Howard dining: Fiesta of flavor at Xitomate

Duo of Mexican eateries follow success of Columbia's Azul 17

(Jen Rynda / Patuxent Publishing )
November 18, 2013|By Donna Ellis

Restaurateur Julio Soto will soon launch a third Howard County eatery -- each of which shows off just how yummy “authentic” Mexican cuisine can be. The third, opening at Turf Valley Towne Square in Ellicott City, will be the (twin) sister restaurant of a place called Xitomate Cocina Mexicana & Tequila Bar, which opened in January 2013 in Columbia. And that year-old cucina is a younger cousin of Azul 17 on Snowden River Parkway, in Columbia, which is more a special-occasion type place than its younger relatives.

The Xitomate in Columbia is located on Waterloo Road, where Donna’s restaurant once resided, and  provides about 150 seats in a variety of options, including booths and high-top tables. Chandeliers suspended from the industrial ceiling feature punched-tin shades, walls are done in a burnt sienna and dark wood tables are bare, with red cloth napkins set atop.

A couple of whimsical touches, too: Behind the bar is a row of masked heads (what manager Peter Donohue calls luchador masks), representing the many stars of Mexican wrestling, and along another wall is a black and white mural depicting lively looking skeletons enjoying a fiesta à la “el dia de los muertos”  (“the day of the dead”). 

La cocina

Xitomate, pronounced Hee toe MAH tay, means tomato. Certainly, there are some tomatoes in the kitchen here -- in the salsa (thin, homemade, with a nice after-bite) that comes with the warm, crisp tortilla chips your server will bring you while you peruse the bill of fare. 

Tomatoes also are featured in the marvelous guacamole served up in a stone bowl and in the pico de gallo that comes with the grilled steak quesadillas. But flavoring agents abound here, and the variety of them can impress virtually any palate.

One look at the menu and you’ll see that Executive Chef Javier wants to take you beyond the typical tacos into the realm of “real” Mexican cuisine.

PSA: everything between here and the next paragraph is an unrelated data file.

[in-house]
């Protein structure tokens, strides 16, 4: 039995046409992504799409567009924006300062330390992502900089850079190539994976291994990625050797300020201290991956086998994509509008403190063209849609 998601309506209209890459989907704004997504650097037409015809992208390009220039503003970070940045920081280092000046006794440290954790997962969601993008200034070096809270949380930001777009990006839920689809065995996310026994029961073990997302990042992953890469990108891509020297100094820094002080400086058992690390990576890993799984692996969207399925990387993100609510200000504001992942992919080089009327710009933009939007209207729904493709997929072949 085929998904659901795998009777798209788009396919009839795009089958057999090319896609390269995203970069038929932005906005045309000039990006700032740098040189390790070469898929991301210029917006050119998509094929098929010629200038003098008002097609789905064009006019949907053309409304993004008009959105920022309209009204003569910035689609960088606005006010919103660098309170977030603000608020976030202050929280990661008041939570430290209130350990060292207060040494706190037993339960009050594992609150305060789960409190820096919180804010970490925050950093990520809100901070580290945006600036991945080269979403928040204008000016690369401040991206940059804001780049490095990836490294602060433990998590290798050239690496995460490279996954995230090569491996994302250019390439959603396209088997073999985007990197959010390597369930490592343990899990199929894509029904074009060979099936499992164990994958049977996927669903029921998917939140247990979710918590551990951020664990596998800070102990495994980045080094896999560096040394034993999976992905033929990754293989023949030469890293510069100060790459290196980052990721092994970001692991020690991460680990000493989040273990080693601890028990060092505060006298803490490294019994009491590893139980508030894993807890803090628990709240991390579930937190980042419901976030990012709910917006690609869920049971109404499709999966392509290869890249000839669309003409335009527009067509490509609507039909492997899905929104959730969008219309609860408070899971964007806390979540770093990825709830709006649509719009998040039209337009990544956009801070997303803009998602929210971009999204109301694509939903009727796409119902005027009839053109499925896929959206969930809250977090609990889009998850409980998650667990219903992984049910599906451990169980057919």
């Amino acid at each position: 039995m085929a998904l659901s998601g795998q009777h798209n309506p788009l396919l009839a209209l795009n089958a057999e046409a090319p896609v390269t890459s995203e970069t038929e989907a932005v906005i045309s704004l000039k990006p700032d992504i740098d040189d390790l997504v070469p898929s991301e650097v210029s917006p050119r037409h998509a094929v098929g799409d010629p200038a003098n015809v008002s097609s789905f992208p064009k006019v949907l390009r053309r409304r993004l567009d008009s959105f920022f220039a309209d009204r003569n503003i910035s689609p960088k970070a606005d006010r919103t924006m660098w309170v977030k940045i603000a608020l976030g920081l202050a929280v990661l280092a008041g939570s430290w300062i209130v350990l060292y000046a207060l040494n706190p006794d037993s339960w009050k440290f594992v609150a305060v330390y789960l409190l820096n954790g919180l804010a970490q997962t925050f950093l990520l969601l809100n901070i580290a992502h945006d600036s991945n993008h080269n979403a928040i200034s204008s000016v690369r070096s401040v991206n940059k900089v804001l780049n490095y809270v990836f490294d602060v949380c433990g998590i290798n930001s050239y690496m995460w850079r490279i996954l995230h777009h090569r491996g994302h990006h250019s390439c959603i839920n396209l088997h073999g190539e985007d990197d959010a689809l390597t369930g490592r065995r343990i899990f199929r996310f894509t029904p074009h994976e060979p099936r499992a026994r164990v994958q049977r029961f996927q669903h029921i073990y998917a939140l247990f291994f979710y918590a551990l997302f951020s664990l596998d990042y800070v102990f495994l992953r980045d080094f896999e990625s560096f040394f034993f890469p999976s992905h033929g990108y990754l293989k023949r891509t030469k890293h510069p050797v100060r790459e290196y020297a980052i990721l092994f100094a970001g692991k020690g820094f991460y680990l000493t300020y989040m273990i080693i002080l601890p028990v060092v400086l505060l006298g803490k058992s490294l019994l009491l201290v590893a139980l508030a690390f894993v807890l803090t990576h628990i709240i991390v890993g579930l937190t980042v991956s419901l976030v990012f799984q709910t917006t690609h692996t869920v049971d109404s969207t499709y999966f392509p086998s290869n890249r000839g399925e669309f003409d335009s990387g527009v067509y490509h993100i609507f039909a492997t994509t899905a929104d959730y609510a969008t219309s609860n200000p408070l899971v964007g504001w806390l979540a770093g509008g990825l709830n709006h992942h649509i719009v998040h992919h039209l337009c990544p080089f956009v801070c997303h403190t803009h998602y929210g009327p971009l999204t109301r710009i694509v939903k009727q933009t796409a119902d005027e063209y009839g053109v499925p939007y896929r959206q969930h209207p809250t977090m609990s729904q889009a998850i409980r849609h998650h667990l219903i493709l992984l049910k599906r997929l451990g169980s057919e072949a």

The menu is large, each dish thoroughly described. Three kinds of guacamole, three soups, eight salads, a trio of ceviches, five quesadillas and nine varietal dishes serve as appetizers.

If you’re fond of fondue as an appetizer (or light main dish, for that matter), try the queso fundido con tequila ($7.95). This one featured an ample pool of hot, melted Chihuahua cheese (think mozzarella), with a bit of mellow from the vodka, and tasting a bit salty, but just begging to be scooped onto warm corn tortillas. 

Traditions and specialties

Main dish offerings certainly include what we tend to think of as “typical” Mexican fare — enchiladas, tacos, fajitas, chilies rellenos and burritos. Further, there are nine signature dishes (plus weekend chef’s specials) that allow the kitchen to strut its stuff even more creatively, and these, too, can afford you some side dishes that are more interesting than what we’ve become accustomed to.

Two of our tasters ordered “traditional” Mexican. The cheese enchiladas ($12.50, titled Enchiladas de Queso y Cebolla) are Mexican comfort fare, to be sure, and made even more so with sides of tender, mellow black beans and white rice flavored with fresh cilantro.

Chicken and steak fajitas ($15.95/combo) came in a sizzling iron skillet, with plenty of tender steak strips and moist diced chicken breast pieces and tender sautéed bell peppers and onions. There’s plenty of attention to detail here, with black beans on the side, cream and cilantro sauces, pico de gallo for crunch and warm flour tortillas to wrap it all in.

We observed more attention to detail in a house specialty, Pollo y Camarones à la Crema. The comforting chicken and the crisp-tender medium-size shrimp (about a half-dozen) had been bathed with a creamy tequila sauce and enlivened with poblano peppers. This dish featured cilantro rice with some avocado on the side. The whole was drizzled with a charming balsamic vinegar-tamarind reduction sauce, an interesting and welcome nuance.

Manager Donohue tells us the house braised pork is among the most popular of the chef’s specialties, but one of our number opted for the Lamb Colorado ($19.95/the most expensive dish on the menu), mainly because we couldn’t recall ever having seen lamb on a Mexican restaurant menu, and we do like lamb.
This was a good-sized lamb shank, braised to fall-off-the-bone tenderness, set atop a pool of smooth, mild red enchilada-type sauce (a pleasant foil for the lamb) and scattered with  toasted almond slices. And on the side? A generous serving of sautéed julienne-sliced nopalito. In case you’re wondering, nopalito is cactus, and this version was smoky, nutty, crisp-tender, enhanced with whole-kernel corn and quite delicious. 

Xitomate Cocina Mexicana & Tequila Bar
5850 Waterloo Road, Columbia

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